medwireNews: An exploratory analysis of stroke outcomes in the REWIND trial indicates that dulaglutide may reduce the incidence but not severity of ischemic stroke in people with type 2 diabetes.
Hertzel Gerstein (McMaster University and Hamilton Health Sciences, Ontario, Canada) and study co-authors say the results are in line with positive effects on stroke risk that have emerged from other cardiovascular outcomes trials for the glucagon-like peptide (GLP)-1 receptor agonist class.
“[G]iven the frequency of stroke in people with diabetes, the severity of its associated morbidity, and the paucity of preventive therapies, the findings of this study suggest that GLP-1 receptor agonists should be considered when developing future stroke prevention guidelines for people with diabetes,” they write in The Lancet Diabetes & Endocrinology.
Stroke occurred in 3.2% of the 4949 REWIND participants taking dulaglutide and 4.1% of the 4952 taking placebo over a median 5.4 years, giving a significant 24% risk reduction in favor of dulaglutide. This was mostly accounted for by a 24% reduction in nonfatal stroke events; there were only 59 fatal strokes, so the 22% risk reduction seen with dulaglutide for this outcome was not significant.
The vast majority of strokes were ischemic, and dulaglutide reduced their incidence by a significant 25%, whereas there was no sign of an effect on the risk for hemorrhagic stroke, which occurred in 0.4% of both groups. Dulaglutide reduced ischemic stroke risk regardless of whether or not participants had a history of stroke or transient ischemic attack at baseline.
But despite the association with reduced stroke incidence, dulaglutide did not appear to reduce the severity of those strokes that did occur. The distribution of scores on the modified Rankin Scale, which quantifies functional outcomes after stroke (from 0=no impairment to 6=death), was not significantly different according to whether the patients had been taking dulaglutide or placebo.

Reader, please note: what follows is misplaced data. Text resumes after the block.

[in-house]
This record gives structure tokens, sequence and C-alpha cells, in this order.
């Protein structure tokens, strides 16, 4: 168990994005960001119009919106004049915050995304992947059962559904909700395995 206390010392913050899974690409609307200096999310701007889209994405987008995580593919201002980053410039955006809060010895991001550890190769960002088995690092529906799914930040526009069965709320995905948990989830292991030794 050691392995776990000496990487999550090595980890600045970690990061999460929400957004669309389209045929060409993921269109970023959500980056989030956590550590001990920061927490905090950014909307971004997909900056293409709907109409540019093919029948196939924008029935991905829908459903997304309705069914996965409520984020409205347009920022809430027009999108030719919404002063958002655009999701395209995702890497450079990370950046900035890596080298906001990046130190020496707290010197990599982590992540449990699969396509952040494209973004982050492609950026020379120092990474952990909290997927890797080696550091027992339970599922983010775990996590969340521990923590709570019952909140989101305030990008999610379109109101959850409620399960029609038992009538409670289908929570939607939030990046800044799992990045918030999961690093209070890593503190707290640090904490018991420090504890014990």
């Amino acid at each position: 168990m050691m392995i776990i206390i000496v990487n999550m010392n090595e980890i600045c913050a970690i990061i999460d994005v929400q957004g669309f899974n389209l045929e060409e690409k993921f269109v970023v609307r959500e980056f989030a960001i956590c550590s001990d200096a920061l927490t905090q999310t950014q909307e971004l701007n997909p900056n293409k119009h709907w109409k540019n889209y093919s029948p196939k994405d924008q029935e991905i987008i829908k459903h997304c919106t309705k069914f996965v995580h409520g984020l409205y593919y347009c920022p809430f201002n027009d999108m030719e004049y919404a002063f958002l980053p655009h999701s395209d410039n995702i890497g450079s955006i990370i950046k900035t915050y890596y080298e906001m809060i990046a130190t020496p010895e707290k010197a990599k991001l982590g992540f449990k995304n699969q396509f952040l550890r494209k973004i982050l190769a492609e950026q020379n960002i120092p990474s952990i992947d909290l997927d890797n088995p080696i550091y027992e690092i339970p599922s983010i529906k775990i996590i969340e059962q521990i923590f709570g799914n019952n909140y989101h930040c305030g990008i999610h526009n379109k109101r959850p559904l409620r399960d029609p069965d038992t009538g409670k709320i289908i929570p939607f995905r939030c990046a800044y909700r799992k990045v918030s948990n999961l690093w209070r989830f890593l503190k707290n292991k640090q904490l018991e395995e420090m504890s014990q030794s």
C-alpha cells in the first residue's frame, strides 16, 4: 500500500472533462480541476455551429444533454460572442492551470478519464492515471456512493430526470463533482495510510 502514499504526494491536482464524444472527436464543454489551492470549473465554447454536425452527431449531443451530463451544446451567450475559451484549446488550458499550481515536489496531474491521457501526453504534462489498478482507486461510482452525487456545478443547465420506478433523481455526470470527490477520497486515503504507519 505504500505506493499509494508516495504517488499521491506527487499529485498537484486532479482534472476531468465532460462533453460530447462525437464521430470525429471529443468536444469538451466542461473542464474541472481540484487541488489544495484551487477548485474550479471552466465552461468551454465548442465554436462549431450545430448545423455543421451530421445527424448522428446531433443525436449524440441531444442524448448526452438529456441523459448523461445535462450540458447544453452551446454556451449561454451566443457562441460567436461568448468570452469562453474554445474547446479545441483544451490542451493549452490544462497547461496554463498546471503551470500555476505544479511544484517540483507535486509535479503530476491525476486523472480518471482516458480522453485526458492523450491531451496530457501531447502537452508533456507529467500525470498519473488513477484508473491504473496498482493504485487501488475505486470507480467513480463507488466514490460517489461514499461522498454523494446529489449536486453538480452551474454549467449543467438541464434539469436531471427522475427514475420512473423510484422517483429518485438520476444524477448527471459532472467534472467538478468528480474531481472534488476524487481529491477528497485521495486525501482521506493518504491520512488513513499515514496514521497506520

The researchers found that the glucose-lowering effect of dulaglutide accounted for up to 54% of its effect on stroke risk. And its effect on blood pressure (it lowered systolic blood pressure by an average 1.7 mmHg) accounted for a further 14%.
In a linked commentary, Vanita Aroda (Brigham and Women's Hospital, Harvard Medical School, Boston, Massachusetts, USA) says: “These findings reinvigorate the importance of glycaemic control in the modern era, in which current pharmacological tools and approaches might favourably address both glycaemia and clinical indicators of cardiovascular risk (blood pressure, weight, and lipids).”
However, she cites “a growing body” of preclinical data supporting a specific protective effect of GLP-1 receptor agonism against stroke, and notes the lack of a consistent association in clinical trials of other effective glucose-lowering drug classes such as the sodium-glucose cotransporter 2 inhibitors.
Aroda therefore concludes that this REWIND analysis “meaningfully supports the consideration of GLP-1 receptor agonists for stroke prevention in people with type 2 diabetes at increased cardiovascular risk.”
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